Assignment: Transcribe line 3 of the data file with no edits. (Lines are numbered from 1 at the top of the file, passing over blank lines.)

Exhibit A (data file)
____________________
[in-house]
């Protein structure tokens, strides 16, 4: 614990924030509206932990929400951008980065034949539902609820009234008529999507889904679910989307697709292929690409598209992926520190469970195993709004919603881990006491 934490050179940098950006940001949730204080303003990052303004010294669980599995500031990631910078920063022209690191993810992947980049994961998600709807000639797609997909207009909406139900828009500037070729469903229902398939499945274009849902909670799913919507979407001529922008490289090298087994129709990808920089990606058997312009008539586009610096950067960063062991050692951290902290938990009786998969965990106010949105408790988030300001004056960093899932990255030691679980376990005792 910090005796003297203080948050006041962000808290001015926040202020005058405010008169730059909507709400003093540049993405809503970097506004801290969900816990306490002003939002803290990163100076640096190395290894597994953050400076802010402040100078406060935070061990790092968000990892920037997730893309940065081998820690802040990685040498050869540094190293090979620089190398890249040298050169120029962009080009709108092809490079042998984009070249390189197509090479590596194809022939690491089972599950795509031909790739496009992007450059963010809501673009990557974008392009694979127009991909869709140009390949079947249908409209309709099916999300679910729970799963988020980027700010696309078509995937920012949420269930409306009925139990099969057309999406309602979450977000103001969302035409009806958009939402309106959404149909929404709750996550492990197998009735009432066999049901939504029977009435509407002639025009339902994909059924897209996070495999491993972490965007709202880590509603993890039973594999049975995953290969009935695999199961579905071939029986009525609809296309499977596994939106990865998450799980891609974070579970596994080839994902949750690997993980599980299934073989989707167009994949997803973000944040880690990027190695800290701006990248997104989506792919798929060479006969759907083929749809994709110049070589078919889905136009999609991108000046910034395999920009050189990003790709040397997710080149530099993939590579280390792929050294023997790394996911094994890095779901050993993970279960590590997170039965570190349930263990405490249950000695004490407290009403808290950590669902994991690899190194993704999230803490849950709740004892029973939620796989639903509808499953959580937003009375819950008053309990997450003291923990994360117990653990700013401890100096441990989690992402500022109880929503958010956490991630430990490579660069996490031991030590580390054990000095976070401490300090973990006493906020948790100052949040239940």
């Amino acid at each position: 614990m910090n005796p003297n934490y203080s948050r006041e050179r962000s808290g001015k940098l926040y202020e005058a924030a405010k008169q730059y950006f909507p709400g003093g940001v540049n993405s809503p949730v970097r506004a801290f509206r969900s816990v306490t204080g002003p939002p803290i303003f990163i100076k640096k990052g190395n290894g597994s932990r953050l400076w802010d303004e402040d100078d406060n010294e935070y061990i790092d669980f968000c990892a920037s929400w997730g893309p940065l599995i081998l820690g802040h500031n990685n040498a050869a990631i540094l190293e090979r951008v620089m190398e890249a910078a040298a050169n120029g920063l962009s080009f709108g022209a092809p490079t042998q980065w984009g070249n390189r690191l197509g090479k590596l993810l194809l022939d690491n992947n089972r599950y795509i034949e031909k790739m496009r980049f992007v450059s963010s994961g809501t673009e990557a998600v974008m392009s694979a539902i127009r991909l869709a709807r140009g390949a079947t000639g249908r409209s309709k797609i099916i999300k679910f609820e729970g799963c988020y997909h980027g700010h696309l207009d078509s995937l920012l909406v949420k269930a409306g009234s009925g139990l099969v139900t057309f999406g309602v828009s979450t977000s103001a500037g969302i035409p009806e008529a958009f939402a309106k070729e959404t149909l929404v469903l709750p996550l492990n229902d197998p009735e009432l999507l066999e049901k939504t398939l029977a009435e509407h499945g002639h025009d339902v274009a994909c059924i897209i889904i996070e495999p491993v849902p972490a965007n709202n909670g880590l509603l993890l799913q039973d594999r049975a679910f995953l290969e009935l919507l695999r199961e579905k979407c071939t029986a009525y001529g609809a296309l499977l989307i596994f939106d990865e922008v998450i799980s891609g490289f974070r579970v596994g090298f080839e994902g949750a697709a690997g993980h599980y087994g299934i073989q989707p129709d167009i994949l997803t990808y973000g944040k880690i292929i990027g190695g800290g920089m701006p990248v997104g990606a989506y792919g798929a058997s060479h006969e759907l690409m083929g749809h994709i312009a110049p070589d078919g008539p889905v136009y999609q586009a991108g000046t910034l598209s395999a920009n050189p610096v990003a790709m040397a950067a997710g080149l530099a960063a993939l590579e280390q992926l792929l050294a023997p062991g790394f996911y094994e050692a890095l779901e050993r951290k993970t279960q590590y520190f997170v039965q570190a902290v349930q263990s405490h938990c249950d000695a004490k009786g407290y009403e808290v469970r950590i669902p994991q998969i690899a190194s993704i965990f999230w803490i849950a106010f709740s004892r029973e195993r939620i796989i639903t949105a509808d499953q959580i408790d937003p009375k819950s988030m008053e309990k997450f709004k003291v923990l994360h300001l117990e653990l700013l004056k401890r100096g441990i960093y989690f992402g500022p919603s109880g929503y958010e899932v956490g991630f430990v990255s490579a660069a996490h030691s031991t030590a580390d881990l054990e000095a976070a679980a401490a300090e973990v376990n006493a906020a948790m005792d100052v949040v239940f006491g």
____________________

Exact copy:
């Amino acid at each position: 614990m910090n005796p003297n934490y203080s948050r006041e050179r962000s808290g001015k940098l926040y202020e005058a924030a405010k008169q730059y950006f909507p709400g003093g940001v540049n993405s809503p949730v970097r506004a801290f509206r969900s816990v306490t204080g002003p939002p803290i303003f990163i100076k640096k990052g190395n290894g597994s932990r953050l400076w802010d303004e402040d100078d406060n010294e935070y061990i790092d669980f968000c990892a920037s929400w997730g893309p940065l599995i081998l820690g802040h500031n990685n040498a050869a990631i540094l190293e090979r951008v620089m190398e890249a910078a040298a050169n120029g920063l962009s080009f709108g022209a092809p490079t042998q980065w984009g070249n390189r690191l197509g090479k590596l993810l194809l022939d690491n992947n089972r599950y795509i034949e031909k790739m496009r980049f992007v450059s963010s994961g809501t673009e990557a998600v974008m392009s694979a539902i127009r991909l869709a709807r140009g390949a079947t000639g249908r409209s309709k797609i099916i999300k679910f609820e729970g799963c988020y997909h980027g700010h696309l207009d078509s995937l920012l909406v949420k269930a409306g009234s009925g139990l099969v139900t057309f999406g309602v828009s979450t977000s103001a500037g969302i035409p009806e008529a958009f939402a309106k070729e959404t149909l929404v469903l709750p996550l492990n229902d197998p009735e009432l999507l066999e049901k939504t398939l029977a009435e509407h499945g002639h025009d339902v274009a994909c059924i897209i889904i996070e495999p491993v849902p972490a965007n709202n909670g880590l509603l993890l799913q039973d594999r049975a679910f995953l290969e009935l919507l695999r199961e579905k979407c071939t029986a009525y001529g609809a296309l499977l989307i596994f939106d990865e922008v998450i799980s891609g490289f974070r579970v596994g090298f080839e994902g949750a697709a690997g993980h599980y087994g299934i073989q989707p129709d167009i994949l997803t990808y973000g944040k880690i292929i990027g190695g800290g920089m701006p990248v997104g990606a989506y792919g798929a058997s060479h006969e759907l690409m083929g749809h994709i312009a110049p070589d078919g008539p889905v136009y999609q586009a991108g000046t910034l598209s395999a920009n050189p610096v990003a790709m040397a950067a997710g080149l530099a960063a993939l590579e280390q992926l792929l050294a023997p062991g790394f996911y094994e050692a890095l779901e050993r951290k993970t279960q590590y520190f997170v039965q570190a902290v349930q263990s405490h938990c249950d000695a004490k009786g407290y009403e808290v469970r950590i669902p994991q998969i690899a190194s993704i965990f999230w803490i849950a106010f709740s004892r029973e195993r939620i796989i639903t949105a509808d499953q959580i408790d937003p009375k819950s988030m008053e309990k997450f709004k003291v923990l994360h300001l117990e653990l700013l004056k401890r100096g441990i960093y989690f992402g500022p919603s109880g929503y958010e899932v956490g991630f430990v990255s490579a660069a996490h030691s031991t030590a580390d881990l054990e000095a976070a679980a401490a300090e973990v376990n006493a906020a948790m005792d100052v949040v239940f006491g």